Use appropriate keywords

To attract the right candidates, you need to use appropriate keywords. This will help weed out candidates uninterested in remote opportunities; the right keywords can also help job seekers find your job posts easier on job boards. Consider adding the word “remote” or other keywords in the job title.

For example, your job title could be “Cloud Engineer – Temporarily Remote.” This helps job seekers know right off the bat that this is a (temporarily) remote opportunity. Some other useful keywords are:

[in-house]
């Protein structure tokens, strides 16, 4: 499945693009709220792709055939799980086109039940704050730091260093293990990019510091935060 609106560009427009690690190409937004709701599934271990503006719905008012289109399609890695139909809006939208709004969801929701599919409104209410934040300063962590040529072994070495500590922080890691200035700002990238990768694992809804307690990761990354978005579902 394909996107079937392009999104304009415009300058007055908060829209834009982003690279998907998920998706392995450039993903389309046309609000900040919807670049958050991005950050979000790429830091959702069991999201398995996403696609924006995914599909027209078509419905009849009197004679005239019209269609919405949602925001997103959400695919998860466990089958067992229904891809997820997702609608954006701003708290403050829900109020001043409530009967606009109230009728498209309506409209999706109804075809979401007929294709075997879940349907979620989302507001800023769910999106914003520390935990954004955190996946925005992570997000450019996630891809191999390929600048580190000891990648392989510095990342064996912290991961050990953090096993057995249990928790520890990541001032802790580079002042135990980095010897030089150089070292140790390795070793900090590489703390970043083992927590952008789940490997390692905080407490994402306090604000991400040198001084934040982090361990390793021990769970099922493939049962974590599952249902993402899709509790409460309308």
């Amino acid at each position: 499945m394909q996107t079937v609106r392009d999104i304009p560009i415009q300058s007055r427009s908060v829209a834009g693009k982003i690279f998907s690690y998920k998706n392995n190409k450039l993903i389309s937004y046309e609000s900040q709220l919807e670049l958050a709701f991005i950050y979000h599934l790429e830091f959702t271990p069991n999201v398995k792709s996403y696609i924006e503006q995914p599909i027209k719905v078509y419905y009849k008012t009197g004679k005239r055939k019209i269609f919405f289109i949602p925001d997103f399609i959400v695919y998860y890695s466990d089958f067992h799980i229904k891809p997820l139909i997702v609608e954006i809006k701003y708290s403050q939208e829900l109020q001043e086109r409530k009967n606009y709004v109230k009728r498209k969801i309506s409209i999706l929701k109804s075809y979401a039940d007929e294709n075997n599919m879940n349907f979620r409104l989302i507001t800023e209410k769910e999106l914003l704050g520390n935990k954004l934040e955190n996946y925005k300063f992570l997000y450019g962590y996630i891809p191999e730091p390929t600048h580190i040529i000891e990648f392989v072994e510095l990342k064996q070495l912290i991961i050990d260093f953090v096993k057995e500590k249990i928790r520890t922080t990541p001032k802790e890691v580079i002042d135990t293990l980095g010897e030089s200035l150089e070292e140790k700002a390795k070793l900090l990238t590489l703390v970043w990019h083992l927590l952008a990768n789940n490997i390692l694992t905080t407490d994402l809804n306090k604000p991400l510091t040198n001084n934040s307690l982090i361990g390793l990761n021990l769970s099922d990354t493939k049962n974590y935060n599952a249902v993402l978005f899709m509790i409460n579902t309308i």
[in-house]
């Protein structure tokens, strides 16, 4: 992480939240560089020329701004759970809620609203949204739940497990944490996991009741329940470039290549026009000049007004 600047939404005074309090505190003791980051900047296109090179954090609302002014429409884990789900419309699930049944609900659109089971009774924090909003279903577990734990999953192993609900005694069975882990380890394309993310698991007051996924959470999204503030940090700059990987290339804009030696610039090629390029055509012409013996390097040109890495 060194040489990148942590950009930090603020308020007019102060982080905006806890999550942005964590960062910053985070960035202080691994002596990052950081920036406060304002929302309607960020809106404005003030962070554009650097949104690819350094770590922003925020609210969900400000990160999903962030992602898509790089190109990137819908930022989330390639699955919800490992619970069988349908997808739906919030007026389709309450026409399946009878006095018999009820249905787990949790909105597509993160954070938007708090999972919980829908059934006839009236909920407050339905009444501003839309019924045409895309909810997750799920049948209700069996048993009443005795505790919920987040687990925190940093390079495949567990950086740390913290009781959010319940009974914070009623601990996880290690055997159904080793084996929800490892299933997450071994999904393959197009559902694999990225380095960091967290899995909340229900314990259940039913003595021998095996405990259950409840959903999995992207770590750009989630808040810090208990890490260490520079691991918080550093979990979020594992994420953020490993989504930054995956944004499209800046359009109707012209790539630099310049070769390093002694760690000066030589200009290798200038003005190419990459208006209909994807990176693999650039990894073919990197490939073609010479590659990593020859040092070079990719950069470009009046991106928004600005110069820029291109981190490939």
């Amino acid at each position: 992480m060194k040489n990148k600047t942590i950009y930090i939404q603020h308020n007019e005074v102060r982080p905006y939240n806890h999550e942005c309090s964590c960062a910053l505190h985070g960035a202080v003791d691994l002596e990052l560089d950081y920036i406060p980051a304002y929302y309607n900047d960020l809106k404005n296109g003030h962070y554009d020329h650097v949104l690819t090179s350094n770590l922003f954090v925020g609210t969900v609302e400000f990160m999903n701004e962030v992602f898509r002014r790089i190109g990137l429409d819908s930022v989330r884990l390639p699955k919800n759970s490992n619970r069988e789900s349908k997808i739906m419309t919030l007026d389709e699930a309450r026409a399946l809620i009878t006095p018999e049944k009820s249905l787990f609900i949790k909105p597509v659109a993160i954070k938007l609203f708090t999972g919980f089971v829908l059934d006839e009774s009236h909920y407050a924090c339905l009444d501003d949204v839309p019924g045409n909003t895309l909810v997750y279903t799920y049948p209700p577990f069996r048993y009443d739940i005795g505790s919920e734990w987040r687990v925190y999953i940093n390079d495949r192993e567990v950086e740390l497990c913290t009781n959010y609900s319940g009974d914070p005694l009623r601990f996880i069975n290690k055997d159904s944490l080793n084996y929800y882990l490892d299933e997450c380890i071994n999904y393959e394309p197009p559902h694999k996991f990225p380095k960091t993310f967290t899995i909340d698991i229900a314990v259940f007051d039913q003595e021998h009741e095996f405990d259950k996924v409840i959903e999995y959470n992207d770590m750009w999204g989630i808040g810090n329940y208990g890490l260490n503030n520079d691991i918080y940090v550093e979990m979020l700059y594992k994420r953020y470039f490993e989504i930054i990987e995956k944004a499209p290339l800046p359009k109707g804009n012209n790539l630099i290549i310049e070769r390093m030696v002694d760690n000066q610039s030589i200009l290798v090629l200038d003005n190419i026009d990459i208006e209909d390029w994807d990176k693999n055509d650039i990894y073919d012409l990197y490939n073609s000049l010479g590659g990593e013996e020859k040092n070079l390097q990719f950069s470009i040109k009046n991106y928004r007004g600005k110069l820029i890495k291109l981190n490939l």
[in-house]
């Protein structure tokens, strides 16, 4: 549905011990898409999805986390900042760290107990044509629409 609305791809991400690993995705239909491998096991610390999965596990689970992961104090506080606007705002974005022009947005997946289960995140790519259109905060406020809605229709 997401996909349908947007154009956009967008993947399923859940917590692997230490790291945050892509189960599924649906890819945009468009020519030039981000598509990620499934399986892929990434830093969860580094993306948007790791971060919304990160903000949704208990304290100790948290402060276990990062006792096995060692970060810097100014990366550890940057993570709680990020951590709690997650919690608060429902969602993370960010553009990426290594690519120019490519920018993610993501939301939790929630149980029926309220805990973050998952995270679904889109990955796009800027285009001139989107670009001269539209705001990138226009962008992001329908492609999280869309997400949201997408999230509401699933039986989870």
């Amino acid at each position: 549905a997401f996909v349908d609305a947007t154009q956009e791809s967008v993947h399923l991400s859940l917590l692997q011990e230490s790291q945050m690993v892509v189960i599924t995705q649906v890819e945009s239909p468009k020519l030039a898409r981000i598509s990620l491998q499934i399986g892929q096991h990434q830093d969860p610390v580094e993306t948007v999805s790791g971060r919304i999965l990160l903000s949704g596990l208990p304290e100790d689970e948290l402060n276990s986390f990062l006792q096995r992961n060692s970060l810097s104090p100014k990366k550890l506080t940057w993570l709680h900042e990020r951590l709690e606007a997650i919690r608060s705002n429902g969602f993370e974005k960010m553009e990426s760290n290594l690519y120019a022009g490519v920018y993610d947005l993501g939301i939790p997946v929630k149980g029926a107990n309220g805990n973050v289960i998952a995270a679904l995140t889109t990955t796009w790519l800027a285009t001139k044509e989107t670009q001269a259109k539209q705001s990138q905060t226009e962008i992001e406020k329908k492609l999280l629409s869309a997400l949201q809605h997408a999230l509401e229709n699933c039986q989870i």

• Work from home
  • Work from anywhere
  • Virtual
  • Remote
  • Remote Opportunity

Be transparent about what “remote” means

If you want to recruit remote workers, you have to be transparent about what “remote” means to your company. Is this job temporarily because of the pandemic? Is it only remote for a specific amount of time, say six months? Or is it remote permanently? To attract the right candidates, you must clarify this in your job descriptions.

If this position is just remote due to the pandemic, specify what the transition will be like afterward. Just because the job description says “remote,” it does not mean the job is 100% remote. Whatever the opportunity is, define it clearly to ensure you are not deceiving candidates.

Specify location requirements